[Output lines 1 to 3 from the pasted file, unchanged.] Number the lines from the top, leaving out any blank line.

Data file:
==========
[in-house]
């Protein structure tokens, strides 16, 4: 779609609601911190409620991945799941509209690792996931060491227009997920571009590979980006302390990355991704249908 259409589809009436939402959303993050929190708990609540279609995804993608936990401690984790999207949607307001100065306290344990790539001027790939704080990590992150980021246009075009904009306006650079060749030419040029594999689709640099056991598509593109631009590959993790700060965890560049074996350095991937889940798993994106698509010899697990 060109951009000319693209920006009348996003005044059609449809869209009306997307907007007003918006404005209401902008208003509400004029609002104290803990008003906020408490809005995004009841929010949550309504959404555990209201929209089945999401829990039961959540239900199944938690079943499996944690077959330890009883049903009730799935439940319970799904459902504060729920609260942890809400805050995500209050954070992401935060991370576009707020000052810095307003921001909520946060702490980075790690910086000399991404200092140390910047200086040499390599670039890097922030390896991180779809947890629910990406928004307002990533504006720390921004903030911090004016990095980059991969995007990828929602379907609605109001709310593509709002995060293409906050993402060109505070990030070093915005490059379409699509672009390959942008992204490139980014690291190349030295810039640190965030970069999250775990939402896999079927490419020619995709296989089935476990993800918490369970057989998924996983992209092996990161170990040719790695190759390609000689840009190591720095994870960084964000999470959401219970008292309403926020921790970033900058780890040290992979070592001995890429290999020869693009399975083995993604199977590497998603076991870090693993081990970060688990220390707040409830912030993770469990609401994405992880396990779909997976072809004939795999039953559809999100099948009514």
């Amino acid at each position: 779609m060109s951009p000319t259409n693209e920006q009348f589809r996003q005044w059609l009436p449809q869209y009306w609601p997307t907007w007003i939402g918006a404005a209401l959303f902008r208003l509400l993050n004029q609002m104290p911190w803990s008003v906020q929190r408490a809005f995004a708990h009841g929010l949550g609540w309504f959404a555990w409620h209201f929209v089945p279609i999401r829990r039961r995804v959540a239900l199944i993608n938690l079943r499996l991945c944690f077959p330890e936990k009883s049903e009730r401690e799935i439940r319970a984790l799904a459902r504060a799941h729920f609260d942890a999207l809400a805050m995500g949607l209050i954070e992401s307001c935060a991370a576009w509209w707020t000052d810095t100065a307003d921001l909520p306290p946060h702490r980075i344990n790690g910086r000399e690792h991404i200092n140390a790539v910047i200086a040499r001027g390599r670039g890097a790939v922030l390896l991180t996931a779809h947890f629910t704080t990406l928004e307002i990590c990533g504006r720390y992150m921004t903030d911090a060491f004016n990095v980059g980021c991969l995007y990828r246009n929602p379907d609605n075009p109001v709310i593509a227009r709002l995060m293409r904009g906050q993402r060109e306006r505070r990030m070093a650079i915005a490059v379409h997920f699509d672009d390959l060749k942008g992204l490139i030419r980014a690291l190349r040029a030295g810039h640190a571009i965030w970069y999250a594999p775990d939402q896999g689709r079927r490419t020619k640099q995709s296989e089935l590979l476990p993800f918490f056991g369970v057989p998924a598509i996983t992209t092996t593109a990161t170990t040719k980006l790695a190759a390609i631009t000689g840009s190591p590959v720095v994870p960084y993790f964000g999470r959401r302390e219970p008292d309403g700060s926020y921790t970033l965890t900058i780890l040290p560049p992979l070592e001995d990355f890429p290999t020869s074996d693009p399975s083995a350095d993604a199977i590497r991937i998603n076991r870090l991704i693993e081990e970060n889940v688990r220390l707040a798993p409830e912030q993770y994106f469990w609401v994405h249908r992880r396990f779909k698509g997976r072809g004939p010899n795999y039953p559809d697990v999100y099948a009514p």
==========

[in-house]
């Protein structure tokens, strides 16, 4: 779609609601911190409620991945799941509209690792996931060491227009997920571009590979980006302390990355991704249908 259409589809009436939402959303993050929190708990609540279609995804993608936990401690984790999207949607307001100065306290344990790539001027790939704080990590992150980021246009075009904009306006650079060749030419040029594999689709640099056991598509593109631009590959993790700060965890560049074996350095991937889940798993994106698509010899697990 060109951009000319693209920006009348996003005044059609449809869209009306997307907007007003918006404005209401902008208003509400004029609002104290803990008003906020408490809005995004009841929010949550309504959404555990209201929209089945999401829990039961959540239900199944938690079943499996944690077959330890009883049903009730799935439940319970799904459902504060729920609260942890809400805050995500209050954070992401935060991370576009707020000052810095307003921001909520946060702490980075790690910086000399991404200092140390910047200086040499390599670039890097922030390896991180779809947890629910990406928004307002990533504006720390921004903030911090004016990095980059991969995007990828929602379907609605109001709310593509709002995060293409906050993402060109505070990030070093915005490059379409699509672009390959942008992204490139980014690291190349030295810039640190965030970069999250775990939402896999079927490419020619995709296989089935476990993800918490369970057989998924996983992209092996990161170990040719790695190759390609000689840009190591720095994870960084964000999470959401219970008292309403926020921790970033900058780890040290992979070592001995890429290999020869693009399975083995993604199977590497998603076991870090693993081990970060688990220390707040409830912030993770469990609401994405992880396990779909997976072809004939795999039953559809999100099948009514």
């Amino acid at each position: 779609m060109s951009p000319t259409n693209e920006q009348f589809r996003q005044w059609l009436p449809q869209y009306w609601p997307t907007w007003i939402g918006a404005a209401l959303f902008r208003l509400l993050n004029q609002m104290p911190w803990s008003v906020q929190r408490a809005f995004a708990h009841g929010l949550g609540w309504f959404a555990w409620h209201f929209v089945p279609i999401r829990r039961r995804v959540a239900l199944i993608n938690l079943r499996l991945c944690f077959p330890e936990k009883s049903e009730r401690e799935i439940r319970a984790l799904a459902r504060a799941h729920f609260d942890a999207l809400a805050m995500g949607l209050i954070e992401s307001c935060a991370a576009w509209w707020t000052d810095t100065a307003d921001l909520p306290p946060h702490r980075i344990n790690g910086r000399e690792h991404i200092n140390a790539v910047i200086a040499r001027g390599r670039g890097a790939v922030l390896l991180t996931a779809h947890f629910t704080t990406l928004e307002i990590c990533g504006r720390y992150m921004t903030d911090a060491f004016n990095v980059g980021c991969l995007y990828r246009n929602p379907d609605n075009p109001v709310i593509a227009r709002l995060m293409r904009g906050q993402r060109e306006r505070r990030m070093a650079i915005a490059v379409h997920f699509d672009d390959l060749k942008g992204l490139i030419r980014a690291l190349r040029a030295g810039h640190a571009i965030w970069y999250a594999p775990d939402q896999g689709r079927r490419t020619k640099q995709s296989e089935l590979l476990p993800f918490f056991g369970v057989p998924a598509i996983t992209t092996t593109a990161t170990t040719k980006l790695a190759a390609i631009t000689g840009s190591p590959v720095v994870p960084y993790f964000g999470r959401r302390e219970p008292d309403g700060s926020y921790t970033l965890t900058i780890l040290p560049p992979l070592e001995d990355f890429p290999t020869s074996d693009p399975s083995a350095d993604a199977i590497r991937i998603n076991r870090l991704i693993e081990e970060n889940v688990r220390l707040a798993p409830e912030q993770y994106f469990w609401v994405h249908r992880r396990f779909k698509g997976r072809g004939p010899n795999y039953p559809d697990v999100y099948a009514p």